Tuesday, October 8, 2013
Investors may buy Maltese citizenship
The government is to set up an Individual Investor Programme which will enable eligible persons to buy Maltese citizenship. The programme, which will form part of the Maltese Citizenship Act, will provide for the granting of citizenship to foreign individuals and families who contribute to the economic development of Malta. Eligible persons will be required to pay €650,000, and €25,000 for spouses and children. A Bill amending the Citizenship Act is currently awaiting debate in Parliament. A government spokesman said the government has initiated a dialogue with the opposition which it hopes will result in consensus based on the national interest. "In such circumstances, the Government will try to afford every opportunity to the opposition to consider the positive impact that this will have on Malta’s future."
Names of those who buy Maltese citizenship will not be published
Government won’t publish names of super-rich who will buy ‘golden passport’ for €650,000
A government plan to sell Maltese citizenship to the world's super-rich, lacks any form of transparency or accountability because the VIPs who buy a passport will not have their names published in the government gazette, and home affairs minister Manuel Mallia will be granted discretionary powers to award citizenship to applicants facing so called "politically motivated" charges.
Prime Minister Joseph Muscat's government this week said the Individual Investor Programme (IIP) will reap €30 million next year by selling Maltese citizenship at €650,000 to applicants - but this falls to an average €185,000 per passport if a family of five acquires citizenship.
The 'golden passport' will give applicants full voting rights in Malta as well as freedom to move across the European Union.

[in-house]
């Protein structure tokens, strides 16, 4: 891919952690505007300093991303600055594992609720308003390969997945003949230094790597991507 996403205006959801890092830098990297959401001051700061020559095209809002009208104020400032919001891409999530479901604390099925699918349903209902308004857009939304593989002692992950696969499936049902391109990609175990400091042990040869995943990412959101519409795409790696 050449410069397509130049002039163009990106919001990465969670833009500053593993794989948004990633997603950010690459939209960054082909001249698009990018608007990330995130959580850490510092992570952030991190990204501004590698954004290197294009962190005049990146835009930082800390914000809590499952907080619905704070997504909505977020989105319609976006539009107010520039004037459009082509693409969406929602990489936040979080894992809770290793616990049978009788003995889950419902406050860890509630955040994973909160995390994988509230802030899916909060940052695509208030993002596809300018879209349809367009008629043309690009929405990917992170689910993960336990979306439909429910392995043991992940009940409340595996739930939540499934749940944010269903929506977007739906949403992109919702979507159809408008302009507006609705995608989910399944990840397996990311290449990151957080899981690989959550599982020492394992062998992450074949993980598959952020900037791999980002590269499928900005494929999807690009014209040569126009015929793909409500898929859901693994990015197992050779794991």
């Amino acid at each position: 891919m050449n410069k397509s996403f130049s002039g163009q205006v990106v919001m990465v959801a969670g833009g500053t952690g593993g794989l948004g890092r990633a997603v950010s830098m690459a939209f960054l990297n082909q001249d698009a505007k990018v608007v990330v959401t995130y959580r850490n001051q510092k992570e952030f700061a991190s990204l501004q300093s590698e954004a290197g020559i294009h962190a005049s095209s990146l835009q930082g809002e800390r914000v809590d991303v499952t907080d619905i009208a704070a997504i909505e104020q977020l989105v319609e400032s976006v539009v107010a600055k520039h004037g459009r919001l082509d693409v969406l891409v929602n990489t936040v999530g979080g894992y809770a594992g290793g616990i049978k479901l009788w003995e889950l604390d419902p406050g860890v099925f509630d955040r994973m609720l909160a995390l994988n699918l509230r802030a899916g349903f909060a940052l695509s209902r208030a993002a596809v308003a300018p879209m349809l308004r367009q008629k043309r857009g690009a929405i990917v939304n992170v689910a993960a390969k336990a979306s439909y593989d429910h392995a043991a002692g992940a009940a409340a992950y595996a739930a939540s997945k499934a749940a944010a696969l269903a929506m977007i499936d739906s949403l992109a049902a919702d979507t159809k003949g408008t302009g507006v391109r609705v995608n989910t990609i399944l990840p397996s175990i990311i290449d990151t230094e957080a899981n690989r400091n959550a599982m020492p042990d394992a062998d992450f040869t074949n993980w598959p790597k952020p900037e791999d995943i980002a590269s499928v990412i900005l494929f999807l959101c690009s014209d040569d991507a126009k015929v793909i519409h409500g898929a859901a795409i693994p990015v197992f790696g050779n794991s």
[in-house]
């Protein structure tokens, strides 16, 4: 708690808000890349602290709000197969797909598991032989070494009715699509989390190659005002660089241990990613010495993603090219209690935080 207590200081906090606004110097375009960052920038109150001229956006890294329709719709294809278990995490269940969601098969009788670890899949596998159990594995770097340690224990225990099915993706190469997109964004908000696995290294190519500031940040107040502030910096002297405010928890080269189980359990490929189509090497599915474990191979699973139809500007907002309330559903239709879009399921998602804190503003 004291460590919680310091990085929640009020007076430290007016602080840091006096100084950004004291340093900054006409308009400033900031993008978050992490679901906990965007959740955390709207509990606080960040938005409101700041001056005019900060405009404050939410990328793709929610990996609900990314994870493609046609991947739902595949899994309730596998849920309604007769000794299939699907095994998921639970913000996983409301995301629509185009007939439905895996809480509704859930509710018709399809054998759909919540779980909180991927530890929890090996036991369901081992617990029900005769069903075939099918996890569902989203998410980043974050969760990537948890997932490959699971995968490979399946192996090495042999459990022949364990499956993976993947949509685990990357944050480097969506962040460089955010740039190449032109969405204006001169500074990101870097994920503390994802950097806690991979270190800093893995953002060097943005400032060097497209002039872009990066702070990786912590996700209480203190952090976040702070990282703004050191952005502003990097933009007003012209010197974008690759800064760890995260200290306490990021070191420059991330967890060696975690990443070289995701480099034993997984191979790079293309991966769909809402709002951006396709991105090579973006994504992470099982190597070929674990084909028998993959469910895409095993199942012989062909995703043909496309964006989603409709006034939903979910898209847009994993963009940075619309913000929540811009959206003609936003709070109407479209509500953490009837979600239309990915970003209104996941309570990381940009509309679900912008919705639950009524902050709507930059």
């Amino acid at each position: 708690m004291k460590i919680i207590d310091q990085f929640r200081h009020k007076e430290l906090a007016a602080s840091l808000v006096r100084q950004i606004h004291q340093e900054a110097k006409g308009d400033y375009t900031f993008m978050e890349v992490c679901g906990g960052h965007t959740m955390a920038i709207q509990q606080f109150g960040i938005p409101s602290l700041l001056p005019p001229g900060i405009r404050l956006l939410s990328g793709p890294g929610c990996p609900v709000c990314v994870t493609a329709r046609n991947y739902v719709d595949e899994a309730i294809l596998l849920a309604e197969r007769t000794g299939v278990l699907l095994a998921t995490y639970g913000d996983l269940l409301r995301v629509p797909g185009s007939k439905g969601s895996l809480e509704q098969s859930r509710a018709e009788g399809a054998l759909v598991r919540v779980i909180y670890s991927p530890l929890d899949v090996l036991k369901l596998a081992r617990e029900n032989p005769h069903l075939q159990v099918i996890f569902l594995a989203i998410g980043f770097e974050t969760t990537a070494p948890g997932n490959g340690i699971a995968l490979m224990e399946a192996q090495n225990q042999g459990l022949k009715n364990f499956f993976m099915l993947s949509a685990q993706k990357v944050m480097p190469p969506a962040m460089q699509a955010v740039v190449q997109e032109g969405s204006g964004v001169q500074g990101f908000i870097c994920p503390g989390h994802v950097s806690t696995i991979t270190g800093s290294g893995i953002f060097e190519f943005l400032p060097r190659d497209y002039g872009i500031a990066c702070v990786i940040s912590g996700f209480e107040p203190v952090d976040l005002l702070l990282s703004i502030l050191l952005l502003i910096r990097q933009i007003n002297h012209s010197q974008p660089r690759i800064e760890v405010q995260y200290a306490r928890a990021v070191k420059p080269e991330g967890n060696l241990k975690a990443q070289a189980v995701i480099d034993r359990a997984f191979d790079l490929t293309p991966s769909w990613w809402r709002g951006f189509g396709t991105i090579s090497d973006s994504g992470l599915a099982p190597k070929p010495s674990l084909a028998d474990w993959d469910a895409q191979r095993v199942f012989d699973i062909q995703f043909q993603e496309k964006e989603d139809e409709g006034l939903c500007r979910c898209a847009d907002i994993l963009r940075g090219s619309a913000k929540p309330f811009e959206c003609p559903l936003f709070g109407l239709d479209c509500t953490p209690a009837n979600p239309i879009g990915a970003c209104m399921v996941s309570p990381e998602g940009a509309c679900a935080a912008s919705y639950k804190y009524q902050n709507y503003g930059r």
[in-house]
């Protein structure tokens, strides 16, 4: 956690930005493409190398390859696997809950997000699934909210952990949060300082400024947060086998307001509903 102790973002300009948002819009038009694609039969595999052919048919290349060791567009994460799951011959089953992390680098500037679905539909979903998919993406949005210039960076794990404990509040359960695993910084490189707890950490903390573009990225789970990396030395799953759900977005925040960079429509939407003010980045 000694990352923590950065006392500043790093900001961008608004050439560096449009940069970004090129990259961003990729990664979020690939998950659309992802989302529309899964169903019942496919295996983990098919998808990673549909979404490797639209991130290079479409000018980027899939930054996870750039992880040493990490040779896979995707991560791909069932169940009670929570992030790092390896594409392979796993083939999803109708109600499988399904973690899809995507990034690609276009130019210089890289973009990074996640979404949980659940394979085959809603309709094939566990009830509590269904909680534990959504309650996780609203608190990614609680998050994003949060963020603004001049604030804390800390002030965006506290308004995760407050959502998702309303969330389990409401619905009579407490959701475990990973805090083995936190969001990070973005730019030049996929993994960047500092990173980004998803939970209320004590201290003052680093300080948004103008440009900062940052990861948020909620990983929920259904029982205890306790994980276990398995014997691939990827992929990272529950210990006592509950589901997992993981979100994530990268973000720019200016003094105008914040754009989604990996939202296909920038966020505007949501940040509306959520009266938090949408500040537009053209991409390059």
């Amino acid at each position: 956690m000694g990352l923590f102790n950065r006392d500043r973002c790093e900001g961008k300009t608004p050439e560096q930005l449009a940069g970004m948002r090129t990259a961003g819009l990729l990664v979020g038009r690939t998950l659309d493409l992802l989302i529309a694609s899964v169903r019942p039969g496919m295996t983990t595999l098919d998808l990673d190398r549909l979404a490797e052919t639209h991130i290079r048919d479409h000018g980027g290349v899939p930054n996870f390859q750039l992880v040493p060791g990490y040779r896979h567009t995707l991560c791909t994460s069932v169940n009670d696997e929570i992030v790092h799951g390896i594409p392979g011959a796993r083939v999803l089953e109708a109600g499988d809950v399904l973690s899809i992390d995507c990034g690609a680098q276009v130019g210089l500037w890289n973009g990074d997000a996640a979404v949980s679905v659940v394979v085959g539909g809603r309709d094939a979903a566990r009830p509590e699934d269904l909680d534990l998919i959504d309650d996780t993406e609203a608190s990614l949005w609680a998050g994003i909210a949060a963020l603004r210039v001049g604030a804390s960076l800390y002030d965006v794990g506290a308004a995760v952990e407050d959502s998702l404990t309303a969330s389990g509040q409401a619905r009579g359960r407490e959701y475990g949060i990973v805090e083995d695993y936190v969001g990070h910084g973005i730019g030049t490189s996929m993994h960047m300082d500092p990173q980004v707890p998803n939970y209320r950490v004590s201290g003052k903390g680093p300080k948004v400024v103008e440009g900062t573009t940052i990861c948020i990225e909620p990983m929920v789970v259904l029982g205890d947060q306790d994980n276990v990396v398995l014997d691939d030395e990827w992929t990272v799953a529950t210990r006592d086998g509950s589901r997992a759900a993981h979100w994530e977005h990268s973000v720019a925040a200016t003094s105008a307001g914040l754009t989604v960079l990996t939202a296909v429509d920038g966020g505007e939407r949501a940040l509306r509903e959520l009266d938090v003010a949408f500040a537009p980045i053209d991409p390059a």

Shadow Minister for Finance Tonio Fenech expressed reservations about the citizenship programme.
Controversially, government is allowing itself the power of granting citizenship to applicants claiming they face "politically motivated charges or convictions" - a vague description for politicians running away from criminal investigations at home, to pro-democracy activists persecuted by authoritarian governments.
Of concern is the fact that government will strike off Article 25 of the Maltese Citizenship Act, which obliges the government to publish the names of all naturalised citizens. It will now be impossible to know to whom government is selling citizenship for cash.
The home affairs ministry has appointed global consultants Henley as the concessionaire to market the IIP to prospective applicants, and to appoint agents who will provide background checks on the applicants. A new government agency, Identity Malta, will carry out further due diligence checks on the applicants and recommend them to the minister for naturalisation.
MaltaToday was told by government officials that the applicants for the 'golden passport' will be given VIP treatment at airports during their application phase. "We are not going to have them stand in queues at the airport, not when they are paying us this kind of money for a passport."
The Office of the Prime Minister has denied suggestions by this newspaper that they are fast-tracking the naturalisation process by demanding cash. "We are seeking high net worth individuals who want to enjoy the stability of a country like Malta, and investing this money in a posterity fund, that will be enjoyed by future generations."
But the IIP flies in the face of Malta's current naturalisation system, which is compounded by the fact foreign nationals living and working in Malta for a number of years, are not automatically granted citizenship if not by discretion of the minister responsible.
"The perception that Maltese citizenship will be granted to the super-rich, in a context where naturalisation is already very difficult and discretionary, makes the law unfair," academic Daniela De Bono, who authored a study on Maltese citizenship for the EU Observatory on Democracy (EUDO), said.
For foreign nationals living in Malta, acquiring citizenship by naturalisation in Malta is overshadowed by the "singular non-reviewable discretion" enjoyed by the home affairs minister. The EUDO says this power could provide an avenue for "abuse or conflict of interest". In the case of the IIP, a regulator will be appointed to provide an annual report on the programme, but this will not include the applicants' personal data. The report will be tabled in parliament.